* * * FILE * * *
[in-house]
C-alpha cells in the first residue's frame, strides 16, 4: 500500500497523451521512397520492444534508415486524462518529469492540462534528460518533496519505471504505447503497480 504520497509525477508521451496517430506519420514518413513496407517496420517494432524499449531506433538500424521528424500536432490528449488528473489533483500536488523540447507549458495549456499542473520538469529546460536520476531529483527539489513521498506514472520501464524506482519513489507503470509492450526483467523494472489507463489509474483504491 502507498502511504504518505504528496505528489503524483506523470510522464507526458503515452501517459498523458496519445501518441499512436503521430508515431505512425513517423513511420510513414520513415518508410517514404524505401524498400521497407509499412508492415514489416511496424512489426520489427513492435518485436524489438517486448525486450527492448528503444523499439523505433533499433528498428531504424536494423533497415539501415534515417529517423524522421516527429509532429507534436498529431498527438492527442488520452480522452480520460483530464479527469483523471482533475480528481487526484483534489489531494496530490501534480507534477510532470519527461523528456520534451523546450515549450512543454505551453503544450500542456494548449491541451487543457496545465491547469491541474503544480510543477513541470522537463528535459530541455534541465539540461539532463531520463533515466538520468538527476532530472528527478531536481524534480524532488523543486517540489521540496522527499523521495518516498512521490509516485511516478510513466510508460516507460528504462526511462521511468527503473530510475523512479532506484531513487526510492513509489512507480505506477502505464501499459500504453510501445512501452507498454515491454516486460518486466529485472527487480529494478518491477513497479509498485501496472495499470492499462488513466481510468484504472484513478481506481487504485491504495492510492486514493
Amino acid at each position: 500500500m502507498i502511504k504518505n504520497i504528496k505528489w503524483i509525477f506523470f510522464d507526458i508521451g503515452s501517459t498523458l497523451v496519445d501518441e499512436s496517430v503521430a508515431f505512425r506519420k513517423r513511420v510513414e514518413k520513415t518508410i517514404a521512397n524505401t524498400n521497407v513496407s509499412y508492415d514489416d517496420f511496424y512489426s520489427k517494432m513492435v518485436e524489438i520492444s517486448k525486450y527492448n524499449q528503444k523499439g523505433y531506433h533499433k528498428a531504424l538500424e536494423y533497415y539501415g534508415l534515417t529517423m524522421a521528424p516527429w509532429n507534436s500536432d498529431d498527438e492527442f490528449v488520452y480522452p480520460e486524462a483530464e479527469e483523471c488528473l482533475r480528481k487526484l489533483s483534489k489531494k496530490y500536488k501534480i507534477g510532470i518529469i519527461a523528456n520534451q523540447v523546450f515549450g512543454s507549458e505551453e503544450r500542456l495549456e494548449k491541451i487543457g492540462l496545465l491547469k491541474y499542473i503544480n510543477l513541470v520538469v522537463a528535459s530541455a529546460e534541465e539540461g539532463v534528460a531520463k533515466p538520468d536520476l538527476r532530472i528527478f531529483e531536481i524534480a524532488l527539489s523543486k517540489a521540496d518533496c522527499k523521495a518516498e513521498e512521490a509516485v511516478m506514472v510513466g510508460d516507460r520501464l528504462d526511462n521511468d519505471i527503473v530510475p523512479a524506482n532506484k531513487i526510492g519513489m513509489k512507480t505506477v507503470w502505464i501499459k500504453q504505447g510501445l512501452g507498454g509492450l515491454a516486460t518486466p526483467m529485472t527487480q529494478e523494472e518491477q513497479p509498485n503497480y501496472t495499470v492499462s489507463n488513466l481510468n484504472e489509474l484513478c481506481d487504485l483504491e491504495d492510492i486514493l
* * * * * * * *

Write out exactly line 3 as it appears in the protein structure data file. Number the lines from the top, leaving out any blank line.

Amino acid at each position: 500500500m502507498i502511504k504518505n504520497i504528496k505528489w503524483i509525477f506523470f510522464d507526458i508521451g503515452s501517459t498523458l497523451v496519445d501518441e499512436s496517430v503521430a508515431f505512425r506519420k513517423r513511420v510513414e514518413k520513415t518508410i517514404a521512397n524505401t524498400n521497407v513496407s509499412y508492415d514489416d517496420f511496424y512489426s520489427k517494432m513492435v518485436e524489438i520492444s517486448k525486450y527492448n524499449q528503444k523499439g523505433y531506433h533499433k528498428a531504424l538500424e536494423y533497415y539501415g534508415l534515417t529517423m524522421a521528424p516527429w509532429n507534436s500536432d498529431d498527438e492527442f490528449v488520452y480522452p480520460e486524462a483530464e479527469e483523471c488528473l482533475r480528481k487526484l489533483s483534489k489531494k496530490y500536488k501534480i507534477g510532470i518529469i519527461a523528456n520534451q523540447v523546450f515549450g512543454s507549458e505551453e503544450r500542456l495549456e494548449k491541451i487543457g492540462l496545465l491547469k491541474y499542473i503544480n510543477l513541470v520538469v522537463a528535459s530541455a529546460e534541465e539540461g539532463v534528460a531520463k533515466p538520468d536520476l538527476r532530472i528527478f531529483e531536481i524534480a524532488l527539489s523543486k517540489a521540496d518533496c522527499k523521495a518516498e513521498e512521490a509516485v511516478m506514472v510513466g510508460d516507460r520501464l528504462d526511462n521511468d519505471i527503473v530510475p523512479a524506482n532506484k531513487i526510492g519513489m513509489k512507480t505506477v507503470w502505464i501499459k500504453q504505447g510501445l512501452g507498454g509492450l515491454a516486460t518486466p526483467m529485472t527487480q529494478e523494472e518491477q513497479p509498485n503497480y501496472t495499470v492499462s489507463n488513466l481510468n484504472e489509474l484513478c481506481d487504485l483504491e491504495d492510492i486514493l